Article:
Friday, May 04, 2012

Does America's Beacon of Liberty Still Shine?

Does the United States still stand as a beacon of hope to the oppressed around the world? Human-rights lawyer and Chinese folk hero Chen Guangcheng thought we did. That’s why he risked his life to get to the United States Embassy in Beijing. But it was there he was betrayed for a few trillion shekels of yuan.

Human-rights activists around the world rejoiced when Chen—blind since birth—managed to escape house arrest and reach the perceived safety of the embassy. That relief turned to shock six days later, when the United States pressured Chen to leave, promising that they would stay with him in the hospital as he received treatment for injuries sustained during his escape.

Yet, Chen told CNN that once he reached the hospital the U.S. officials disappeared. Remember: he’s blind. The U.S. Embassy staff left an injured blind man who is an enemy of the state in the custody of his totalitarian oppressors. The State Department said today that the U.S. government has been in contact with Chen by phone and hopes to have a face-to-face meeting with him. So, they went from having him on American soil (the embassy) to not able to see him.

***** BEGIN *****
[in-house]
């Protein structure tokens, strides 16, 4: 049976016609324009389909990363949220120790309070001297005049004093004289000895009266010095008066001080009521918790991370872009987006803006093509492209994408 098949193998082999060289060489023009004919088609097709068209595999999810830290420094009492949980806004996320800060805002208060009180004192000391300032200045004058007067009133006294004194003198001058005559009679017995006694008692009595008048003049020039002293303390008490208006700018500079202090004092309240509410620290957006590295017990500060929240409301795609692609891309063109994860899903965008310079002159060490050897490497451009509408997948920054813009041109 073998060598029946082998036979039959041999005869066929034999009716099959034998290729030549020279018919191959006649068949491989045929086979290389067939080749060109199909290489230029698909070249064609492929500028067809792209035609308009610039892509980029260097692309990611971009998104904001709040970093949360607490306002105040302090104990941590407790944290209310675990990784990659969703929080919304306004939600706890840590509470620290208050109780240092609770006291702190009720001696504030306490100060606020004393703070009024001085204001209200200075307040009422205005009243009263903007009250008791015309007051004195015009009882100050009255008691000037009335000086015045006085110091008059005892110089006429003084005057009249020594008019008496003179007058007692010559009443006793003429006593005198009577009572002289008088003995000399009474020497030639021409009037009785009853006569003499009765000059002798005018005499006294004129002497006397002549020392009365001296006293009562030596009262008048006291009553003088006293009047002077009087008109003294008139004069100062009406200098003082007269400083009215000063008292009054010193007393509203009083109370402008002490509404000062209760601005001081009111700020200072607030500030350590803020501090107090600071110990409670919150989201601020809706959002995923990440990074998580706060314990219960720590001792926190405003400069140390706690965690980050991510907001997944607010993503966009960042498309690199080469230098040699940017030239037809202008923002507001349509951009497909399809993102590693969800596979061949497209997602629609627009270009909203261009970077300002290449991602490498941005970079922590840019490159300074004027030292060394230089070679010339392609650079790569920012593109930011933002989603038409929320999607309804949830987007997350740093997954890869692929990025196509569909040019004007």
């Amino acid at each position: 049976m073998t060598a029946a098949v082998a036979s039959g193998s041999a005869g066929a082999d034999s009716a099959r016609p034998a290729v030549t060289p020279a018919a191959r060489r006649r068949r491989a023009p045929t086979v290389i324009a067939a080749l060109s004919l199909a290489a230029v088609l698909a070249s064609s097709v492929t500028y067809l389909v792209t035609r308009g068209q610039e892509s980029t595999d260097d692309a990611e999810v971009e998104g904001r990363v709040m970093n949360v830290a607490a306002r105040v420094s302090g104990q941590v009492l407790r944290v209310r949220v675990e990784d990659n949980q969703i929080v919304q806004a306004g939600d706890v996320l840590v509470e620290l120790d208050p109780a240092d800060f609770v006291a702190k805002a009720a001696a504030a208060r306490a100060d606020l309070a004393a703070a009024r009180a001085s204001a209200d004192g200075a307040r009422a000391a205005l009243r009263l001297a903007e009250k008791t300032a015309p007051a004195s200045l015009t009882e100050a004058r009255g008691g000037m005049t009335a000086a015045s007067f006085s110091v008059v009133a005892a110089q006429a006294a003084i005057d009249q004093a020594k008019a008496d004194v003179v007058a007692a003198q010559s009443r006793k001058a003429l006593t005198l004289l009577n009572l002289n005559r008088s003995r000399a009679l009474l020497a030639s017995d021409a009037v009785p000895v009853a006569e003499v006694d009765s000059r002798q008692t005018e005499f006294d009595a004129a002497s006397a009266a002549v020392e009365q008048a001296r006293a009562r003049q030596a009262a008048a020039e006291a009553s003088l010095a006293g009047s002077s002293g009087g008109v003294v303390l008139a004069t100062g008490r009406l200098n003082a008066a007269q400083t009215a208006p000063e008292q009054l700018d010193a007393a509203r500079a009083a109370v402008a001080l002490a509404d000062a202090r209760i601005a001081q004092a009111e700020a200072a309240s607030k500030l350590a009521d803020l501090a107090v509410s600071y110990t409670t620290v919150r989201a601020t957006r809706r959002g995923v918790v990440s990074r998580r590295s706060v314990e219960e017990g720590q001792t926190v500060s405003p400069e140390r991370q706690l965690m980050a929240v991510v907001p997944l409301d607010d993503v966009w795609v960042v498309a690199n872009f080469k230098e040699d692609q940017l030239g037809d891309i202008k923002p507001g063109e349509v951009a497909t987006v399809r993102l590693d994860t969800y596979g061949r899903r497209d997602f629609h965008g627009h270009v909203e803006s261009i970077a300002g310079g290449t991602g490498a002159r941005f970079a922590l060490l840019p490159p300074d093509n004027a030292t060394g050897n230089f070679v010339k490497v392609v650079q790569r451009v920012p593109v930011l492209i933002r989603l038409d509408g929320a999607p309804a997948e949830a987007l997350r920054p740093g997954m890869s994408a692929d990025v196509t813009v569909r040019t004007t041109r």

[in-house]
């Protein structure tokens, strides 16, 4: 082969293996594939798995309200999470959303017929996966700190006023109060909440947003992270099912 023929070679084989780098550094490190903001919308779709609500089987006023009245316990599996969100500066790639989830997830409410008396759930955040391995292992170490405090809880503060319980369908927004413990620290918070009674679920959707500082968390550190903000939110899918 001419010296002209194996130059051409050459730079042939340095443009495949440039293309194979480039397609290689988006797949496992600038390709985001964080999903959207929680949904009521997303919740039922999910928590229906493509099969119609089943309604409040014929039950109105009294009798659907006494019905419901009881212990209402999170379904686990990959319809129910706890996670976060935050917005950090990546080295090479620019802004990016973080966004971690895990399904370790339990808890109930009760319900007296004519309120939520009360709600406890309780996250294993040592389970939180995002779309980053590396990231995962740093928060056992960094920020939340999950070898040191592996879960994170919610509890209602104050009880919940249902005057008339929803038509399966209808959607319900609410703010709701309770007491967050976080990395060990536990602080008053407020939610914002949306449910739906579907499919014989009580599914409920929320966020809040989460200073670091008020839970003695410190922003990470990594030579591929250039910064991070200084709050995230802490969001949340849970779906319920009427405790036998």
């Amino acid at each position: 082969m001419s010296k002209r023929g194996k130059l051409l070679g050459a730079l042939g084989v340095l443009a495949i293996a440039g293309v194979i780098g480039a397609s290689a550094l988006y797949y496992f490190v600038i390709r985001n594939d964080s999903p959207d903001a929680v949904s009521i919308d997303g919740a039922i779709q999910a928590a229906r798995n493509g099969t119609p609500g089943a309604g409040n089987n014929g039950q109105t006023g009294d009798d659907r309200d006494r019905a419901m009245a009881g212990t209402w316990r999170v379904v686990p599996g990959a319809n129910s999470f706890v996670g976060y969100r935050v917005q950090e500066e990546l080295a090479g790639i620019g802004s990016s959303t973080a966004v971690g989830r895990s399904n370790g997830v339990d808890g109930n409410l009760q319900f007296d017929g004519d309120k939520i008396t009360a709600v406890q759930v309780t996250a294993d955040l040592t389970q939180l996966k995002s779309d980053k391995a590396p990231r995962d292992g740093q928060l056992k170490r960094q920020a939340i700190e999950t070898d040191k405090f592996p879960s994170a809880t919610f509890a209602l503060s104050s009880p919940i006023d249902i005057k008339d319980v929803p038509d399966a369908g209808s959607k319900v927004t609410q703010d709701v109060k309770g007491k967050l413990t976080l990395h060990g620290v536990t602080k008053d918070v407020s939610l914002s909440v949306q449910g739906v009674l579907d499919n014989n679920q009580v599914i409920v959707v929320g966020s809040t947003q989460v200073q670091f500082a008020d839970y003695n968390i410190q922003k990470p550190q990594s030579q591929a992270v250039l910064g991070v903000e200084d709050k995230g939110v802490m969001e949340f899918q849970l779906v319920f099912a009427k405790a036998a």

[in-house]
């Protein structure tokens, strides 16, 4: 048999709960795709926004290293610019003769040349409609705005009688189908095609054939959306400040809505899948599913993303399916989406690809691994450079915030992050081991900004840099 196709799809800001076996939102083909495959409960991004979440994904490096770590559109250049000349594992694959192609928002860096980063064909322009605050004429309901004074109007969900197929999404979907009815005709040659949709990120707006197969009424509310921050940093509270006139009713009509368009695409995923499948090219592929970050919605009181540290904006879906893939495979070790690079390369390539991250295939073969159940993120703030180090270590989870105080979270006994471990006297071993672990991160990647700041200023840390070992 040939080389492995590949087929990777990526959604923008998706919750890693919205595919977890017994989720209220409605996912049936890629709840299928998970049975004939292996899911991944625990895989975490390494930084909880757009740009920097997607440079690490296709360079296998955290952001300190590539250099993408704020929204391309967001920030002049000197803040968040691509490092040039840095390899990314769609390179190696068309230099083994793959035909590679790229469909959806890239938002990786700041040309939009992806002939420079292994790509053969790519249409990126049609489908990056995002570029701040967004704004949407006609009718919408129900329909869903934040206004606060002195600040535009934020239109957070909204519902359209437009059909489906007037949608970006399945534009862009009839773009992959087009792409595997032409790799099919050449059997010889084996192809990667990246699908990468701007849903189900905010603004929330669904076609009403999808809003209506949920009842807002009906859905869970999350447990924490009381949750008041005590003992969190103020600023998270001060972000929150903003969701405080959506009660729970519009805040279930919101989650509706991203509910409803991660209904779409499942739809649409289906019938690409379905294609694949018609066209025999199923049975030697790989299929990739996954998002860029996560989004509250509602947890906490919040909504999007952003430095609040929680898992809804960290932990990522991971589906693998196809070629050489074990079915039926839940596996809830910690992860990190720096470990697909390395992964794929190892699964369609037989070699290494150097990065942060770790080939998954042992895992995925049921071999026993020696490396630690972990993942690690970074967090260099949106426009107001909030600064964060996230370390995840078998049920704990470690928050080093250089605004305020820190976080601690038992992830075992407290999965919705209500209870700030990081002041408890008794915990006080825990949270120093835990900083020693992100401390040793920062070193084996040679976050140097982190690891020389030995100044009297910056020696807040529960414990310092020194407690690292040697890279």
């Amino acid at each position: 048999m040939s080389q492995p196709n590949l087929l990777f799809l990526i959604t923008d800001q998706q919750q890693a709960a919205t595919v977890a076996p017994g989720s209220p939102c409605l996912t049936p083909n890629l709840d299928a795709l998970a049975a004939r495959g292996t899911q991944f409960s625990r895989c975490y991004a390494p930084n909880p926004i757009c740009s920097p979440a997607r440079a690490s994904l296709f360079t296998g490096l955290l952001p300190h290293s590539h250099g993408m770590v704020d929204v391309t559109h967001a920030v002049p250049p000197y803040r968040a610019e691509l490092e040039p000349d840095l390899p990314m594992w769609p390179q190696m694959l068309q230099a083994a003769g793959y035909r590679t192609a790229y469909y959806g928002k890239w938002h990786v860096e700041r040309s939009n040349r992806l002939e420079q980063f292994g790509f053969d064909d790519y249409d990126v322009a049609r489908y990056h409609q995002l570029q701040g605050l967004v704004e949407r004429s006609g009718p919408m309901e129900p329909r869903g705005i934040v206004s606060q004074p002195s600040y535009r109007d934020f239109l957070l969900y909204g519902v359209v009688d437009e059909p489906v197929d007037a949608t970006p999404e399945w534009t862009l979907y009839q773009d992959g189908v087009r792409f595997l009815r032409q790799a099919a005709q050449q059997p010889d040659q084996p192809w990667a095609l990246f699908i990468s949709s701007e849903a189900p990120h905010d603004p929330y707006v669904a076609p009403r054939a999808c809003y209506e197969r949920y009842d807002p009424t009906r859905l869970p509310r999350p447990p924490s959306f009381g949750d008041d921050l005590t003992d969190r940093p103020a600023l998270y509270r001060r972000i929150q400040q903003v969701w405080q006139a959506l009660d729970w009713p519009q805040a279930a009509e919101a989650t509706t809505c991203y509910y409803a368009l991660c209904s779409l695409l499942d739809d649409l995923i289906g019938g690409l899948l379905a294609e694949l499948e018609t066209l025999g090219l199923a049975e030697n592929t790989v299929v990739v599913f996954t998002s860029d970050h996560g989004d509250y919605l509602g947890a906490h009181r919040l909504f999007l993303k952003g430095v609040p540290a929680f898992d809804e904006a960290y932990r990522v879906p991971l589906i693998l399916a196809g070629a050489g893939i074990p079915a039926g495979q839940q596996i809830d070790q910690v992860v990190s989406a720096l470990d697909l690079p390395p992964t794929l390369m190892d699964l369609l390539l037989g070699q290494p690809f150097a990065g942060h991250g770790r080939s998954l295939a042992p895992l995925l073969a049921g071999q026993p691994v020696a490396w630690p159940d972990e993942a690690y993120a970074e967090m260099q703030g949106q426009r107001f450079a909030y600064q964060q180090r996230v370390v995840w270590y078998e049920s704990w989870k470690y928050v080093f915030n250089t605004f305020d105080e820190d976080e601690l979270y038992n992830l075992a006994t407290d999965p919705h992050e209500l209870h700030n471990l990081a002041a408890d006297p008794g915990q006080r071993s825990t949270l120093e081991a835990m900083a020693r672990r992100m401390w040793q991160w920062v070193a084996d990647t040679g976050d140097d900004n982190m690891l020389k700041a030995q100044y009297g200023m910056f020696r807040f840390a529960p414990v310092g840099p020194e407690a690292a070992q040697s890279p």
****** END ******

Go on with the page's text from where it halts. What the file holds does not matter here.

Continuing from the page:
If only this was just incompetence. It seems so much worse.

Chai Ling, a former Tiananmen Square leader who escaped China in a cargo box, told me in an interview: “The U.S. Embassy wanted this ‘distraction’ to go away so they could get on with their business [of Secretary of State Hillary Clinton’s visit to China].” In other words, trade and economic deals couldn’t be hampered by a human-rights nuisance. In Ling’s testimony before Congress today on behalf of her organization All Girls Allowed, which fights China’s one-child policy, she called America’s treatment of Chen “shameful.”

Read the rest of Kirsten Power's Daily Beast column right here. And pass it on.